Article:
We did notice at the time though, that once they started to become even slightly oil soaked it was game over.......



Edited By Percy Verance on 10/12/2016 07:52:12

Frank Skilbeck10/12/2016 08:05:50
4548 forum posts
101 photos
Posted by Percy Verance on 10/12/2016 07:38:23:

Cardboard models are not a new concept. The Stanley Apprentice 60 inch trainer was made mostly from corrugated cardboard back in the late 70's. As I recall (I built one) it did have some wood parts in areas needing strength. It wasn't a roaring success, but a there were a few around at the time.

We did notice at the time though, that once they started to become even slightly oil soaked it was game over.......

Edited By Percy Verance on 10/12/2016 07:52:12

I had one wit an OS40FS up front, flew really well and I don't recall any fuel soaking issues.

Percy Verance10/12/2016 08:07:42
8108 forum posts
155 photos

That might be because your tank didn't leak Frank......... smiley

Peter Miller10/12/2016 08:15:00
10406 forum posts
1232 photos
10 articles

There have been one or two others. About 10 years ago there was one which I forget completely (I know that sounds daft!) but a club member was going to review it.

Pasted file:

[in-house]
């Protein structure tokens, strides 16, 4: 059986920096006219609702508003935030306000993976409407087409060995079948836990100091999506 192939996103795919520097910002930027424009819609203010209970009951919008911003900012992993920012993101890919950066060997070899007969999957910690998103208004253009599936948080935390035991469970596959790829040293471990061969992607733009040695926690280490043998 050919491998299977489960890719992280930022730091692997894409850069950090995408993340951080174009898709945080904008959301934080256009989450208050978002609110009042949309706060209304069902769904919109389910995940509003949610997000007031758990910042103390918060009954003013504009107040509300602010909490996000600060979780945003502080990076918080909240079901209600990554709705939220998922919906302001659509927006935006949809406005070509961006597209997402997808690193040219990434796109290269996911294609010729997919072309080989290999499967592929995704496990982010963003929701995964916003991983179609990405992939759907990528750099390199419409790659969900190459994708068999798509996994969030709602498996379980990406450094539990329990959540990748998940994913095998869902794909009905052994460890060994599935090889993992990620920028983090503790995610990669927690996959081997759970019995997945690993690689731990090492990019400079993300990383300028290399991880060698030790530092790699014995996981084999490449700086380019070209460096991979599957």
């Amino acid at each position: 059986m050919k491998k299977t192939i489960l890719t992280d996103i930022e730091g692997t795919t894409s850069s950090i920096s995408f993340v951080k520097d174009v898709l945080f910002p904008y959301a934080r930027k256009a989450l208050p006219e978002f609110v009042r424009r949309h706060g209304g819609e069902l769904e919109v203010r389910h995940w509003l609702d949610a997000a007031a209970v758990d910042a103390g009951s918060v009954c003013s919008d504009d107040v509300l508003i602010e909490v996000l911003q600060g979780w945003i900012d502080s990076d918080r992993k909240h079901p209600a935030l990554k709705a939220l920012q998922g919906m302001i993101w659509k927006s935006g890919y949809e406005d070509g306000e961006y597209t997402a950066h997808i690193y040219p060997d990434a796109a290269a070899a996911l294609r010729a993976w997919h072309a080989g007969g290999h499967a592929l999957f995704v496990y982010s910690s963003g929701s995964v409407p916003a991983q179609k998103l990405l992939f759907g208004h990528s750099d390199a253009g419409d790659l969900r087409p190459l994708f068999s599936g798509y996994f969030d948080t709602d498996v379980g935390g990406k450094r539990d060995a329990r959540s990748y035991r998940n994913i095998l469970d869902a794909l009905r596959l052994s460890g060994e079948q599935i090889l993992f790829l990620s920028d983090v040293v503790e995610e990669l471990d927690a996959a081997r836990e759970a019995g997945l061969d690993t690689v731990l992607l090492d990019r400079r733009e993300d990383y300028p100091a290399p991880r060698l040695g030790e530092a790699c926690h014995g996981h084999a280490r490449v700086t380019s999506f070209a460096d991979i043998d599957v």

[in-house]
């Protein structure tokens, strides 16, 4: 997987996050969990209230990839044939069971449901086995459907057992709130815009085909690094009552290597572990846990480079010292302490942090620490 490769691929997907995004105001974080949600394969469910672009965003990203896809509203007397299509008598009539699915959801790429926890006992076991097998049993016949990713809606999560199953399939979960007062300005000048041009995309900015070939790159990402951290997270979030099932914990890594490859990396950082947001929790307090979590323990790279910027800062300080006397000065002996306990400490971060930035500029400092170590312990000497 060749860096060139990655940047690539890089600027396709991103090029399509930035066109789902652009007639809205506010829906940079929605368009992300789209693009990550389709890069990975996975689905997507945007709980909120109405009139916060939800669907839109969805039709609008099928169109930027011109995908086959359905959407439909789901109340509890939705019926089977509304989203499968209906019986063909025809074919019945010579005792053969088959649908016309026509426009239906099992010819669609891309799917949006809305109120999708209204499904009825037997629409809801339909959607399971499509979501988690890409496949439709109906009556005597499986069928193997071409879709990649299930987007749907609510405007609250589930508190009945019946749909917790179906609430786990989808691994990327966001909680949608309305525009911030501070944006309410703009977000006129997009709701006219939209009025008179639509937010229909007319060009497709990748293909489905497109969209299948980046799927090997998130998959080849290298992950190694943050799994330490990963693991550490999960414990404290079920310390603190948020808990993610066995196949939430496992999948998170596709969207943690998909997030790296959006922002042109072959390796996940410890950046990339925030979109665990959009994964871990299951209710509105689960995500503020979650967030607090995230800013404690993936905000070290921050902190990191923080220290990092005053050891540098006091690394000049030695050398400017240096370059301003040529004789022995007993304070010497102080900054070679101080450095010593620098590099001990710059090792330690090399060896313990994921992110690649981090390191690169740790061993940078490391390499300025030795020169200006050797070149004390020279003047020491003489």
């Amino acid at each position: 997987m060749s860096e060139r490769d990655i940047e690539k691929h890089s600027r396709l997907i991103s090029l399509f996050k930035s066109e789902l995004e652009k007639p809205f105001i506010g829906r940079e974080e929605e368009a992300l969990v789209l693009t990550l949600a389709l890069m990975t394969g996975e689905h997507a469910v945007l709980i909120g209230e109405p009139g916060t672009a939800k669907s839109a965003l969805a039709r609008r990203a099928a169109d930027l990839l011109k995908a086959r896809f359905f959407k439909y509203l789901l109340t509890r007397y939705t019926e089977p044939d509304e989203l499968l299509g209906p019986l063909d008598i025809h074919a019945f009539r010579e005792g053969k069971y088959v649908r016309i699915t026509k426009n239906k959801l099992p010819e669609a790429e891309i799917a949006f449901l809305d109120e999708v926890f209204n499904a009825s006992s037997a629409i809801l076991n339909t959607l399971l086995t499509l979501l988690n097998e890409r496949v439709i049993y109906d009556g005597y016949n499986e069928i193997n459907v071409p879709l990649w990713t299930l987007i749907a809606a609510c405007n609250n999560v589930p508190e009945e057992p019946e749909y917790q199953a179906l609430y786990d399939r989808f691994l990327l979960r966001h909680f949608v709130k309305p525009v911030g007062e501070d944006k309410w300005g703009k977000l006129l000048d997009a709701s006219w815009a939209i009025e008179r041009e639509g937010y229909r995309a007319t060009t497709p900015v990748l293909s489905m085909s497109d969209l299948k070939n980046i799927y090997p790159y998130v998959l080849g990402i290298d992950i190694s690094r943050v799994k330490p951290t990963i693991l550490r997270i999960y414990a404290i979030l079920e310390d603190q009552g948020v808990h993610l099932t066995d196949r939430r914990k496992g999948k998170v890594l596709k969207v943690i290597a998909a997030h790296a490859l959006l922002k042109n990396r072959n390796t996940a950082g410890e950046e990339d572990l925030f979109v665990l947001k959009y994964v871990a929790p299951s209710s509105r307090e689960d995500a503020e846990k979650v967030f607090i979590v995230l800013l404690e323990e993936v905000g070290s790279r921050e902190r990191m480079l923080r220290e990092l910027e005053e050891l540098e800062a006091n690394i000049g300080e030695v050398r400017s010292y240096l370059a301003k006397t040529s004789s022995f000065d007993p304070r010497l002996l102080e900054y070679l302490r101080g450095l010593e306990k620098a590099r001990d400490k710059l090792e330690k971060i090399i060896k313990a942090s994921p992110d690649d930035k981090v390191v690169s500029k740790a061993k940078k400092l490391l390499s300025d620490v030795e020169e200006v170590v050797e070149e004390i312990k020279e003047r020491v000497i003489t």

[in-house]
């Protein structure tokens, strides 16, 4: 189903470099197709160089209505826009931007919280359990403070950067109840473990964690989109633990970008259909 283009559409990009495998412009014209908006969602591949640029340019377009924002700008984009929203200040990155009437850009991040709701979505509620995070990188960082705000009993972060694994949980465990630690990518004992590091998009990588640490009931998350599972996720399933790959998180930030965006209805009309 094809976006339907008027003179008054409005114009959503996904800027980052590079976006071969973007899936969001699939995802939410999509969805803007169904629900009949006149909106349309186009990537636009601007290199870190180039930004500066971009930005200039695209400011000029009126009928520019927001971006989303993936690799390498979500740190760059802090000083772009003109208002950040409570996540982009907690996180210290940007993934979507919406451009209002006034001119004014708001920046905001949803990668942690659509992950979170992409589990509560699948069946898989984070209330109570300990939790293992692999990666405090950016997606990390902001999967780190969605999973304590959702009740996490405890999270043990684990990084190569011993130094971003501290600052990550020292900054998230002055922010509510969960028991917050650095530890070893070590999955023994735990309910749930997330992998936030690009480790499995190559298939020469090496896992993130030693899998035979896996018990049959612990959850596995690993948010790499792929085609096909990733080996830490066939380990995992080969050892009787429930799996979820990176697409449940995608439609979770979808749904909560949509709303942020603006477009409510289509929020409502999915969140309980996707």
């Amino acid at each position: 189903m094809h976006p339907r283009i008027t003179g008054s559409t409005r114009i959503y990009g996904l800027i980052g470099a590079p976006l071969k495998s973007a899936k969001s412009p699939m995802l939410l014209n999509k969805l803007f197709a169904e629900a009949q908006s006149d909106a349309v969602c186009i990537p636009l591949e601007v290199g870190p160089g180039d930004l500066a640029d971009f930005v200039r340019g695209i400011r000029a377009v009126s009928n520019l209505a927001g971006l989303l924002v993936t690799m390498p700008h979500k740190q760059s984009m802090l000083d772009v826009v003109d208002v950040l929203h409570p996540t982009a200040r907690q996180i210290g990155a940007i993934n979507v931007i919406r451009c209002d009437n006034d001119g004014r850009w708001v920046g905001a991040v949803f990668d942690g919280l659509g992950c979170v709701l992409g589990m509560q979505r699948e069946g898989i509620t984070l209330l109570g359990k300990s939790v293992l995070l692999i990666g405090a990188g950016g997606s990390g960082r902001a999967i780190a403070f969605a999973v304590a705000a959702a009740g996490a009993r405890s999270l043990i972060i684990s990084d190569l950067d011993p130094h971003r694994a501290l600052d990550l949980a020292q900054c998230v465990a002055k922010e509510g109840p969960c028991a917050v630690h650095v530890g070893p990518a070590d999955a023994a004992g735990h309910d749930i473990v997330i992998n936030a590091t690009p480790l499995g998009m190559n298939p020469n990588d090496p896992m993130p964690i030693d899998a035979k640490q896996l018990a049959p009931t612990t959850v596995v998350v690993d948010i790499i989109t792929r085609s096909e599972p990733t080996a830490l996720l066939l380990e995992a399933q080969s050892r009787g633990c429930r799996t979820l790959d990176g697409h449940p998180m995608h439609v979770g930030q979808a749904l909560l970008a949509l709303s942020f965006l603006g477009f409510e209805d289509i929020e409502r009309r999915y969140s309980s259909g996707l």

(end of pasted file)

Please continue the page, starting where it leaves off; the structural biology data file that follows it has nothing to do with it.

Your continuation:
Ithad a sortg of glossy surface. Theprpblem was that no glue could be made to work on it.

Onematerial that seems to ave been forgotten is Correx. There were a range of kits made out of it.

There were also some designs. I did one called Blue Movie.

Now they were a bit crude but totally indestructable.The material is used for notices, especially house for sale notices

Percy Verance10/12/2016 08:17:57
8108 forum posts
155 photos

Aircore Peter. There were a whole range of models to choose from ( assuming you fancied choosing one that is). Yes, they were made from similar stuff to that used by Estate Agents use for their *For Sale* signs.


Edited By Percy Verance on 10/12/2016 08:18:57

Rosco10/12/2016 08:42:12
448 forum posts
386 photos
.....that stuff is called 'corflute' here in OZ.

Peter Miller10/12/2016 09:03:04
10406 forum posts
1232 photos
10 articles

That.s right. Actually I think Aircore used a thinner form of Correx than the notices. I did have some samples of the thinner stuff.

I made Blue Movie out of thicker material. a single sheet was enought to build a 48" span high wing model. I believe that it is still in someone's attic!!

I know that one was build in Canada. I am still in touch with the builder.

Martin Harris10/12/2016 10:11:58
9025 forum posts
224 photos